The dangers of low levels of public understanding and sensitivity towards issues of development, migration and minorities are manifold. They can lead to reduced goodwill towards refugees and other migrants living in EU societies, make the general public vulnerable to misinformation and manipulation, harm social cohesion and even lead to violence or unrest. This lack of understanding weakens public support for governments and the EU to play a role in overseas development, undermining pressure on politicians and other decision-makers to support development projects and development-oriented international standards and policies – the very things that are needed to tackle the root causes of today’s high levels of displacement and migration.
What did we do?
- Held an 8-week online course on development, minorities and migration for 200 journalists and journalism students.
- Organized 1-month internships of online training at national media outlets for journalism graduates.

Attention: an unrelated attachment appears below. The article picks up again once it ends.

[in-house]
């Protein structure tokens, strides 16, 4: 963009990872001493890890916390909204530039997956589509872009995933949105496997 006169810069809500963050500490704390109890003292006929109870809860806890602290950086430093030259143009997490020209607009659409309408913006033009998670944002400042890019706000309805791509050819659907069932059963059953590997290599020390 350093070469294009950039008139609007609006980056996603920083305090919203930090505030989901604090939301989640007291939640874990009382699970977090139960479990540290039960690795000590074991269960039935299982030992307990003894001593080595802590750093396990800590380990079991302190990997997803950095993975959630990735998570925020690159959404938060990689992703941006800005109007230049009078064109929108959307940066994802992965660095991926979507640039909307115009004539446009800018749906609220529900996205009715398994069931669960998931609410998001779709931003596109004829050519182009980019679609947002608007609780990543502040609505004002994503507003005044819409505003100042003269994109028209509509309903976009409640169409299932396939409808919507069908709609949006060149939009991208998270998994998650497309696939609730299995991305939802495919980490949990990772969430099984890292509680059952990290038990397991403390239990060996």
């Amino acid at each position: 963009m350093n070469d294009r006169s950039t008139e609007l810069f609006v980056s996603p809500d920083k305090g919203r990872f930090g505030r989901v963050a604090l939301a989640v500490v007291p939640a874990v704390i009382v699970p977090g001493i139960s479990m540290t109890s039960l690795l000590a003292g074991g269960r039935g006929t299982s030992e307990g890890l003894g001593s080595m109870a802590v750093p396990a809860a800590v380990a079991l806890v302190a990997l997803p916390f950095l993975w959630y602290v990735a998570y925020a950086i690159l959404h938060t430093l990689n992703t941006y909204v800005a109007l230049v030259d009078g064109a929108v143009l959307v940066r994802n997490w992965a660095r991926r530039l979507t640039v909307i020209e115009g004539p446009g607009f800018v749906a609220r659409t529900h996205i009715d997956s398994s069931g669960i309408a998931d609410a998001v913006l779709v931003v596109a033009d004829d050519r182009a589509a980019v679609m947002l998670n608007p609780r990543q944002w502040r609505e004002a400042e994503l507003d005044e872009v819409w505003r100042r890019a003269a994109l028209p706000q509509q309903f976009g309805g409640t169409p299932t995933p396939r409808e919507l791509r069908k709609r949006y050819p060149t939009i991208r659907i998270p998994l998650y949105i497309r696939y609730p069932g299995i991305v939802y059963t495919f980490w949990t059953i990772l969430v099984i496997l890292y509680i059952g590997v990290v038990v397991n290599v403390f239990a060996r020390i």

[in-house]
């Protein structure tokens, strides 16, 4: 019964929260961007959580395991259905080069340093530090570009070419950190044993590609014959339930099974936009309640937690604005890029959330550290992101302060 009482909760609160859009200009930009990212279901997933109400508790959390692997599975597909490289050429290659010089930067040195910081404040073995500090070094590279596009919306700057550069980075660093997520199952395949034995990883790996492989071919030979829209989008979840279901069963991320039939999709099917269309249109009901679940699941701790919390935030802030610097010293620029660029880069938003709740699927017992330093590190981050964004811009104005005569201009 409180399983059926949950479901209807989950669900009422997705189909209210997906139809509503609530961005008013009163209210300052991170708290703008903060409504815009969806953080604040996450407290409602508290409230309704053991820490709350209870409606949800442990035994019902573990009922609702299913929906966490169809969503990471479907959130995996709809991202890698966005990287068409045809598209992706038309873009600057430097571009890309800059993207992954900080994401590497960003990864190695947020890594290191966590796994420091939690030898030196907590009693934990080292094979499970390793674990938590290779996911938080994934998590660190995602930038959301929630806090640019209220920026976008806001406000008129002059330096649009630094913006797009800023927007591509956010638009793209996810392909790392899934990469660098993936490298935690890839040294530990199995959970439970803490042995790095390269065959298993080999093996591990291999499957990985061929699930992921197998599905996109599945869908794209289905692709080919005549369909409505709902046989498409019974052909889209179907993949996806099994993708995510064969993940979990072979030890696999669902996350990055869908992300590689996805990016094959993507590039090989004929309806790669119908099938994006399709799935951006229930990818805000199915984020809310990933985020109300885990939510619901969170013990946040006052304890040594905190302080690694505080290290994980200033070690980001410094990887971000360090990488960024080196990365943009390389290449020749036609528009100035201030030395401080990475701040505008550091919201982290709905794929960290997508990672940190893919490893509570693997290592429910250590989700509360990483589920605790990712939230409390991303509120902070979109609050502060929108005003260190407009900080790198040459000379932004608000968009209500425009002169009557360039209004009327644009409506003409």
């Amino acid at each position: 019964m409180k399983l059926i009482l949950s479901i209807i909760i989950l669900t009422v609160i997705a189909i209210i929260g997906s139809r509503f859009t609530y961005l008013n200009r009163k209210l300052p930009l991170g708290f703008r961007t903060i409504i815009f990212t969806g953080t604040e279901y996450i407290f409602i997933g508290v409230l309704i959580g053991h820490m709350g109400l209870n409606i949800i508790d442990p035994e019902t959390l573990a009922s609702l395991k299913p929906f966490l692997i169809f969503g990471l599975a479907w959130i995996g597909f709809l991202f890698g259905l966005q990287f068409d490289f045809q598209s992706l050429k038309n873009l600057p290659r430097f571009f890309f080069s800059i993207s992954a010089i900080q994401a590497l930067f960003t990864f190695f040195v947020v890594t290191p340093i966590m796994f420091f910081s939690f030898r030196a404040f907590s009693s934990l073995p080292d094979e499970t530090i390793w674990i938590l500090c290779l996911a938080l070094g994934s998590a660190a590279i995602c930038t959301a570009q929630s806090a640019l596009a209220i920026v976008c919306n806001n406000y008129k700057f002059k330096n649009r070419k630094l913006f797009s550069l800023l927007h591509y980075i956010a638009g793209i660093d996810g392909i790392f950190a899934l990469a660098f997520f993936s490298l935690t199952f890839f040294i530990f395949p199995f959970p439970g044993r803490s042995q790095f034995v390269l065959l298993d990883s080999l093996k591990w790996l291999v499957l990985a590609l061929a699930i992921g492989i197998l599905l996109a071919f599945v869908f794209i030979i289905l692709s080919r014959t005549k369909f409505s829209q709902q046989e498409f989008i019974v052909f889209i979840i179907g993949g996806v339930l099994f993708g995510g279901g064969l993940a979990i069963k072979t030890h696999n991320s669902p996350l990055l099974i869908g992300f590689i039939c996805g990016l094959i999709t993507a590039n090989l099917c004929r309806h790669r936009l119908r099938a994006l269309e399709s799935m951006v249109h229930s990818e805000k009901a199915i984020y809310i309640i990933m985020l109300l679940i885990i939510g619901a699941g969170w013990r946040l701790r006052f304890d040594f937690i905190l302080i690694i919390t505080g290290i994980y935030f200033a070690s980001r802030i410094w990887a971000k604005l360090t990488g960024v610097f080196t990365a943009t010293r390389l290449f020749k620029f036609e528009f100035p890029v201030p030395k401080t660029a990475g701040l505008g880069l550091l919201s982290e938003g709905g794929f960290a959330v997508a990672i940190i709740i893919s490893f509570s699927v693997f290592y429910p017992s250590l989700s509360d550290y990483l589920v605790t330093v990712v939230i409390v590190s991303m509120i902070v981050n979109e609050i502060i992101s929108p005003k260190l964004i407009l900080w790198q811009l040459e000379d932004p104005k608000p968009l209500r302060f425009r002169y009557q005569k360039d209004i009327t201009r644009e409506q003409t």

- Held a 7-day face-to-face training and site visits to migrant arrival points in the EU and Africa for 80 journalists and journalism students.
- Offered stipends for investigative reporting projects to most active online trainees.
- Held national and international high-profile roundtables on development journalism for senior media professionals.
- Organized annual awards for outstanding development journalism with a particular focus on the inter-linkages between development, minorities and migration for journalists and journalism students.
- Published media information resources on development, minorities and migration on our website including three global reports on minorities and migration and one best practice report on minority-sensitive development journalism.